The new findings are consistent with other recent research, and they tell a complicated story of teens today.“Some people have written that alcohol use and sexuality are down, so that must mean that teens are more virtuous than they used to be,” says lead author Jean Twenge, professor of psychology at San Diego State University. But before anyone can get married they have to go through the process of getting to know a person and pursuing love for them (at least if you practice the Western tradition of pursuing marriage). It’s also hard, excruciating, joyful, hurtful, and incredibly fulfilling — at least this is what married people tell me, and from watching them, I believe it. The researchers analyzed survey responses from 8.3 million adolescents, ages 13 to 19, from across the country over the last 40 years (1976 to 2016).They found that today’s youths, compared to those in previous decades, are less likely to engage in adult activities, including drinking alcohol, dating, having sex, going out without their parents, driving a car and working a job.I do not intend to defend a certain set of rules, or refute any.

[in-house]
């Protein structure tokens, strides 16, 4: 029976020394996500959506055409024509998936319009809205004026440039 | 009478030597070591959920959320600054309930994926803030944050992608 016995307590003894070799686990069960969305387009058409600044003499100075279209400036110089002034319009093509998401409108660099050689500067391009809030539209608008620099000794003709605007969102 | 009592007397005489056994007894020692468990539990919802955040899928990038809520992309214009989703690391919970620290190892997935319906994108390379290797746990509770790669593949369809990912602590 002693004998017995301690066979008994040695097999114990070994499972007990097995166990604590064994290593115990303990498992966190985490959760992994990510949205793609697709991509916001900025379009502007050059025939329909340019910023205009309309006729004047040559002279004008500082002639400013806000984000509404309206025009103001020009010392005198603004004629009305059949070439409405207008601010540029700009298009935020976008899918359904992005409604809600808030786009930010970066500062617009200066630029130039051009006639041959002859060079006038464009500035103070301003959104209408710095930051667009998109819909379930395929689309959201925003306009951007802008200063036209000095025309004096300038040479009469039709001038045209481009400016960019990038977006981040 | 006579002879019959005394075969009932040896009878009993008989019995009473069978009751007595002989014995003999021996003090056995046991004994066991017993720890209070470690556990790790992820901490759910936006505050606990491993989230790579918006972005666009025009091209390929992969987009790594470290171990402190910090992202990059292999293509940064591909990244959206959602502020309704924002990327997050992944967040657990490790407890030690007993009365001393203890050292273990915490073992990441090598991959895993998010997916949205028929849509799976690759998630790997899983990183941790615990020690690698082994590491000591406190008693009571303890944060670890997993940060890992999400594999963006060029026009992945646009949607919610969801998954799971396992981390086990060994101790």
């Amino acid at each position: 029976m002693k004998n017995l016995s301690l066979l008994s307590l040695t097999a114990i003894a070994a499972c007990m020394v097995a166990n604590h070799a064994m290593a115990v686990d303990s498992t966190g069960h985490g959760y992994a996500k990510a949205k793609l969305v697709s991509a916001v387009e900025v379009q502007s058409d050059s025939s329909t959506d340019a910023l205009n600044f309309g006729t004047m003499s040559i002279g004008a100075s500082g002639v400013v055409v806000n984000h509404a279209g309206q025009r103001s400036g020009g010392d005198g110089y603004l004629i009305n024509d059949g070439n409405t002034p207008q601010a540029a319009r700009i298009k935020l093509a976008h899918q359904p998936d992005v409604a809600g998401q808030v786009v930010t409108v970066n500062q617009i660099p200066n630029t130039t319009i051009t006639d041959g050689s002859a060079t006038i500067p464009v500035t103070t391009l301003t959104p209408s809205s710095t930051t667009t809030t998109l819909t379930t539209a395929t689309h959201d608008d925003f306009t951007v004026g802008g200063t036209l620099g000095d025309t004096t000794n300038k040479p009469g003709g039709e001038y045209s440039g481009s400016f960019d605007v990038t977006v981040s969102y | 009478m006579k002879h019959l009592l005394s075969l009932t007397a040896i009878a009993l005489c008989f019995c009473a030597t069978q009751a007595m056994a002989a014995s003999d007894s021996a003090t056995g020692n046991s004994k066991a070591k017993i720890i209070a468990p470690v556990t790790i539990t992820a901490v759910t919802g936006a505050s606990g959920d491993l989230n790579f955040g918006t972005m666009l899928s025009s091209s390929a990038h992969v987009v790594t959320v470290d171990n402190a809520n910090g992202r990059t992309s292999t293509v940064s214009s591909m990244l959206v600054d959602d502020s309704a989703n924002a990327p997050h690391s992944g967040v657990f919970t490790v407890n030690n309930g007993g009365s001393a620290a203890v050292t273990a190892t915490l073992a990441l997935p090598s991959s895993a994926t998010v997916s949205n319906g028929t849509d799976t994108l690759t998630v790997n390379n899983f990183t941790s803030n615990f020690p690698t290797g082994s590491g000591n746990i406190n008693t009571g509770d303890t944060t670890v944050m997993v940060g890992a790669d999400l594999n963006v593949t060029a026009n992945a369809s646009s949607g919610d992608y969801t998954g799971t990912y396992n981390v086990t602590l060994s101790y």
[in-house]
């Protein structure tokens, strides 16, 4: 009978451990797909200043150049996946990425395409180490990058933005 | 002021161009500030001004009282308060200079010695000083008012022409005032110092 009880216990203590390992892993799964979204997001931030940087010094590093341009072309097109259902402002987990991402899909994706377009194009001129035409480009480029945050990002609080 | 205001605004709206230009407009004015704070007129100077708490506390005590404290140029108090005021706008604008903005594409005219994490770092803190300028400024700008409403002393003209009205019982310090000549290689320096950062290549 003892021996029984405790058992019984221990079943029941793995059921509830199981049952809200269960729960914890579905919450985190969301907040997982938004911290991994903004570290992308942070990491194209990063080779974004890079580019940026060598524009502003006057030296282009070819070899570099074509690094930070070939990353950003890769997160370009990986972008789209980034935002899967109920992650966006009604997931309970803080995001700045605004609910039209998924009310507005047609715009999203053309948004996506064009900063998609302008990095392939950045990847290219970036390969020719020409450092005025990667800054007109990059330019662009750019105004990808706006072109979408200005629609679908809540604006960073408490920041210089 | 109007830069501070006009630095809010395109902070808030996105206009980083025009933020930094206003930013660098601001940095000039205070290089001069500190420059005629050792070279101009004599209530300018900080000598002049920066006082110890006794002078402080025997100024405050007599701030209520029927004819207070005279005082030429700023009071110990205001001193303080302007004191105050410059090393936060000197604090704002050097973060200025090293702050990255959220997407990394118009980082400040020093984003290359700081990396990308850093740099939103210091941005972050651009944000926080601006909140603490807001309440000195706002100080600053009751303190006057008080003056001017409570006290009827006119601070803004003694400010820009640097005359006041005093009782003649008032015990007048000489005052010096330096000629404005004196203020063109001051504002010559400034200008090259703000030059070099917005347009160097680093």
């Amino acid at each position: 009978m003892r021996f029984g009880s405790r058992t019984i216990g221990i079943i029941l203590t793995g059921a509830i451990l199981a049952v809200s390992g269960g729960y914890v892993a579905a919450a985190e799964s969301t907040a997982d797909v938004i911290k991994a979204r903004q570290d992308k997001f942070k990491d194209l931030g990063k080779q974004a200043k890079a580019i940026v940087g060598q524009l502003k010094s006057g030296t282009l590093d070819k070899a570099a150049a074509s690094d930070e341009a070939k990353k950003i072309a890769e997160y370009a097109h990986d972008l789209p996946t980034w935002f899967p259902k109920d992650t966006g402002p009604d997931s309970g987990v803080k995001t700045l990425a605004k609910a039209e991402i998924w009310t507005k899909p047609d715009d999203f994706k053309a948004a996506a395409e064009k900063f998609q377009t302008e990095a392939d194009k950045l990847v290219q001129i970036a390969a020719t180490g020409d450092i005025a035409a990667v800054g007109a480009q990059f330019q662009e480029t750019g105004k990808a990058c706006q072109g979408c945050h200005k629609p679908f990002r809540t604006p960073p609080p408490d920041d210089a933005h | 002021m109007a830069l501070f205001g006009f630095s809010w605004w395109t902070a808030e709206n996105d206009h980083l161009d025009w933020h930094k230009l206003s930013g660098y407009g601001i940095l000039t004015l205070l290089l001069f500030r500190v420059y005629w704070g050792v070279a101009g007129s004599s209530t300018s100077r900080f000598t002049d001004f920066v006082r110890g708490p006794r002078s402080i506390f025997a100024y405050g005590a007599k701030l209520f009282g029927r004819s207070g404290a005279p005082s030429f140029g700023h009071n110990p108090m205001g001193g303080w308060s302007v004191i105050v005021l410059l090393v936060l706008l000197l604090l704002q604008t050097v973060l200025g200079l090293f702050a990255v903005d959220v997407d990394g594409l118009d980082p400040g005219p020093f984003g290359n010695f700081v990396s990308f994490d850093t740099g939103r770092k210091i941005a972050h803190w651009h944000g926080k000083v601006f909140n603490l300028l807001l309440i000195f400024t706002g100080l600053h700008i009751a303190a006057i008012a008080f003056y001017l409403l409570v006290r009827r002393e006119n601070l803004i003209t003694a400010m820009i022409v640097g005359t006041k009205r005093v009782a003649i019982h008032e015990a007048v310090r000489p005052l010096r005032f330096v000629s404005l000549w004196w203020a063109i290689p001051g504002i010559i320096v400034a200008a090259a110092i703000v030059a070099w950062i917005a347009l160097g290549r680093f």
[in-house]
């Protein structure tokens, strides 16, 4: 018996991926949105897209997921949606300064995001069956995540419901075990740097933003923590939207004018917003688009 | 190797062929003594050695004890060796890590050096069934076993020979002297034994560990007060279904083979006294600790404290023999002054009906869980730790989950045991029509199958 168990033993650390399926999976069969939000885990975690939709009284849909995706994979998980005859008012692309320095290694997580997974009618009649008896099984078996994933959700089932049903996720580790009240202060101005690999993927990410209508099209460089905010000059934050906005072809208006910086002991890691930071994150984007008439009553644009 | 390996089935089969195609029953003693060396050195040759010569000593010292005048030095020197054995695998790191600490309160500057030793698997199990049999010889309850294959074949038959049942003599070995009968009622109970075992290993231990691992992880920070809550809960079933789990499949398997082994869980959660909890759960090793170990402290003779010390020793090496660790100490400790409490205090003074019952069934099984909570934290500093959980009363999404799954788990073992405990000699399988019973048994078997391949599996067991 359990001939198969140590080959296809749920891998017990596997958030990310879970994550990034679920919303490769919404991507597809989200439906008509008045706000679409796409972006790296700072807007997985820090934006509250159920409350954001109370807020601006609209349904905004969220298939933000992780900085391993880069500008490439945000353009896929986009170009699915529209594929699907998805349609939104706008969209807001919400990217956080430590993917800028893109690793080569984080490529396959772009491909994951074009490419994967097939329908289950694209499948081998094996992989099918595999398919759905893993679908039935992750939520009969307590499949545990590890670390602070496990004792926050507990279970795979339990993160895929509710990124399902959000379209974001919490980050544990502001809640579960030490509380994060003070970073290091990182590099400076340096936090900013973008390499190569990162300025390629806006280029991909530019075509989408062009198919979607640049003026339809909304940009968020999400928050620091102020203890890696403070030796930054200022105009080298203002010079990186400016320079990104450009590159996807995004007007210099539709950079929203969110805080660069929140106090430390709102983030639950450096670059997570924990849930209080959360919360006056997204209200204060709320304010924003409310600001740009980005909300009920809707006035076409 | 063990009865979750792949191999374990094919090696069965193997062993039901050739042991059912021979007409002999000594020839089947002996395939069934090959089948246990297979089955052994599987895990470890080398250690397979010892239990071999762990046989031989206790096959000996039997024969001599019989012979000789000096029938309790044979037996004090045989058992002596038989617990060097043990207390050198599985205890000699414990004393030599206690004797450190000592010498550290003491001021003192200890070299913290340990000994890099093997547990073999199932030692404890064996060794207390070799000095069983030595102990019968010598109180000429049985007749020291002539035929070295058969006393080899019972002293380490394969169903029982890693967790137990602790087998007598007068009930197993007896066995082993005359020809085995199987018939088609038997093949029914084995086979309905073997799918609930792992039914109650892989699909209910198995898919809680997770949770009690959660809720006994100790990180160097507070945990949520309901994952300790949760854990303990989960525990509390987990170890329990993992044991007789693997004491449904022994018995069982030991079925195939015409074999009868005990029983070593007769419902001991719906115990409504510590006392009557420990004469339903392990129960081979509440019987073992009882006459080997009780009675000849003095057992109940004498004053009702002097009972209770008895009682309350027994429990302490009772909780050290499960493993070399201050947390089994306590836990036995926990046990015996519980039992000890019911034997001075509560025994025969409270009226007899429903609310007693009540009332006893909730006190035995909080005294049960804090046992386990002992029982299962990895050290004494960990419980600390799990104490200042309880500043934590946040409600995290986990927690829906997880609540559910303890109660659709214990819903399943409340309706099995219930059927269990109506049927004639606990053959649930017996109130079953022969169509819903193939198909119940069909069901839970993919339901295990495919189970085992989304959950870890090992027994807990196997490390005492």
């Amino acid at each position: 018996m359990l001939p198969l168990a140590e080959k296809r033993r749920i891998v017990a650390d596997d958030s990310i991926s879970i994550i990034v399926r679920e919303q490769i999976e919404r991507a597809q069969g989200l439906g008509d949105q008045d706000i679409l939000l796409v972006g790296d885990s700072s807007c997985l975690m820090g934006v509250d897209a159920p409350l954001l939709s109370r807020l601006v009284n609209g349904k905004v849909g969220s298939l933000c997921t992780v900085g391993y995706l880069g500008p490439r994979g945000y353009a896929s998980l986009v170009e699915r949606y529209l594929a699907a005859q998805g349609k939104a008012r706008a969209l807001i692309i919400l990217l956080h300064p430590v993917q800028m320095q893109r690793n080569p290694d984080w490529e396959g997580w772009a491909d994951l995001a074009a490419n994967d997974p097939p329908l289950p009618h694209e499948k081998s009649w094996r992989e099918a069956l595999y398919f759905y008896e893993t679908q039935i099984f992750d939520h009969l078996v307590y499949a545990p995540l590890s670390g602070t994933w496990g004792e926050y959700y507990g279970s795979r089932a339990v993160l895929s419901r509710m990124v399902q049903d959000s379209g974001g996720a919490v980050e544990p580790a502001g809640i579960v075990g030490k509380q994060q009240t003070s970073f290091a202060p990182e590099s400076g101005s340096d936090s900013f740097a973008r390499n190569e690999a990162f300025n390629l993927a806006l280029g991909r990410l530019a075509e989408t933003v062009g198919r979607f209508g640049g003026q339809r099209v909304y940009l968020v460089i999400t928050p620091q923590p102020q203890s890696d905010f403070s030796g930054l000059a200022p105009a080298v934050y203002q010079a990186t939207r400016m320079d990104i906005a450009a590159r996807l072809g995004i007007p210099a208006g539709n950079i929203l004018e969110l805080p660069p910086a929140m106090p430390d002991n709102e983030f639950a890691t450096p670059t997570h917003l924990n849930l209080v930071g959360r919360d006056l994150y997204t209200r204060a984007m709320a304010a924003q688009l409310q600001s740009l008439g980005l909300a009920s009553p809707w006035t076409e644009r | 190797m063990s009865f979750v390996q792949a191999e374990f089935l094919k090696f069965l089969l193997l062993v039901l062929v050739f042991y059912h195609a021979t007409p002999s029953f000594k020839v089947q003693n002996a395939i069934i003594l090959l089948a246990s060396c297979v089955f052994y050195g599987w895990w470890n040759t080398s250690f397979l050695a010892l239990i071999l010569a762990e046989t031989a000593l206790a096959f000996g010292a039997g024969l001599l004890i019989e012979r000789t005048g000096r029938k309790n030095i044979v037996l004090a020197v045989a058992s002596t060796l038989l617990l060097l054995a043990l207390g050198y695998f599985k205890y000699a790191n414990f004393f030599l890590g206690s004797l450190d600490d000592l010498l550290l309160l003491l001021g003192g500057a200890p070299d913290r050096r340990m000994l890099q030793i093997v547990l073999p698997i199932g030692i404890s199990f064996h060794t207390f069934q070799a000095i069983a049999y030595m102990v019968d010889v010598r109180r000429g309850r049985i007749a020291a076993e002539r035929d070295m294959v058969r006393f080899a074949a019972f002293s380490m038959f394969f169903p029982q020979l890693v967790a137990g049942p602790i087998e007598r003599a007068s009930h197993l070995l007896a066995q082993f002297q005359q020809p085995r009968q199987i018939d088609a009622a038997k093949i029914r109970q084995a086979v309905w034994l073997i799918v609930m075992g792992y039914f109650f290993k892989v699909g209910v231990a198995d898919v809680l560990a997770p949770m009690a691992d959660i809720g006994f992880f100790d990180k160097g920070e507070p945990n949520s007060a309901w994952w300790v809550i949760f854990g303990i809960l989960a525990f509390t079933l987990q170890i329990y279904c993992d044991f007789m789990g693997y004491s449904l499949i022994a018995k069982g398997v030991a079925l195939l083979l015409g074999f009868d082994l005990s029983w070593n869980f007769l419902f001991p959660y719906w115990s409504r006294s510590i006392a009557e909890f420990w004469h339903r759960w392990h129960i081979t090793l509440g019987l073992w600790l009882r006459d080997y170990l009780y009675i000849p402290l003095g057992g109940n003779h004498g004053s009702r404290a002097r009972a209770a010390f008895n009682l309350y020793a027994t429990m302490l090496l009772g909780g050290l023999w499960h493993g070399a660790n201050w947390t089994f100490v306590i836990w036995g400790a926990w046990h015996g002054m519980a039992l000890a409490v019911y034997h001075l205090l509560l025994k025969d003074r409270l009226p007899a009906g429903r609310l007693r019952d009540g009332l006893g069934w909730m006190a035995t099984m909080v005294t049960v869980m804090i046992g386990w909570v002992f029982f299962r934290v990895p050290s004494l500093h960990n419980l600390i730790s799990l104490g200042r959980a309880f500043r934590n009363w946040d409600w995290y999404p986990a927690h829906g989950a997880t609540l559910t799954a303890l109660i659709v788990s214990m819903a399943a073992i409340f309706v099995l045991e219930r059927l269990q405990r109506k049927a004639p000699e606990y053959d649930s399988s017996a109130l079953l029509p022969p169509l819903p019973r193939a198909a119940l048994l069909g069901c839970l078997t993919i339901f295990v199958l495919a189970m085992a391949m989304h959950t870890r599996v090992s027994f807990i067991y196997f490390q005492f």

“Teens are safer and healthier than they’ve ever been,” she says, “and that’s obviously a very good thing.” (The latter statistic comes from research Twenge did for her new book, MORE: Teens Are Getting More Depressed But Using Fewer Drugs The new study did not investigate why maturity has slowed among teenagers, but the researchers have a few guesses.“Others wrote that they’re less likely to have jobs, so they must be lazy or immature.” “If you look at the big picture, it’s not that they’re doing more good things or more bad things overall,” says Twenge.“It’s just that they’re less likely to do all kinds of things that adults do, and there is definitely a trade-off there.” One downside to slower development is that teens may be unprepared for living independently when they go off to college, get their first job or set out on their own, Twenge says.Today, the researchers say, 18-year-olds act more like 15-year-olds from previous decades.That was true across all demographic groups in the study.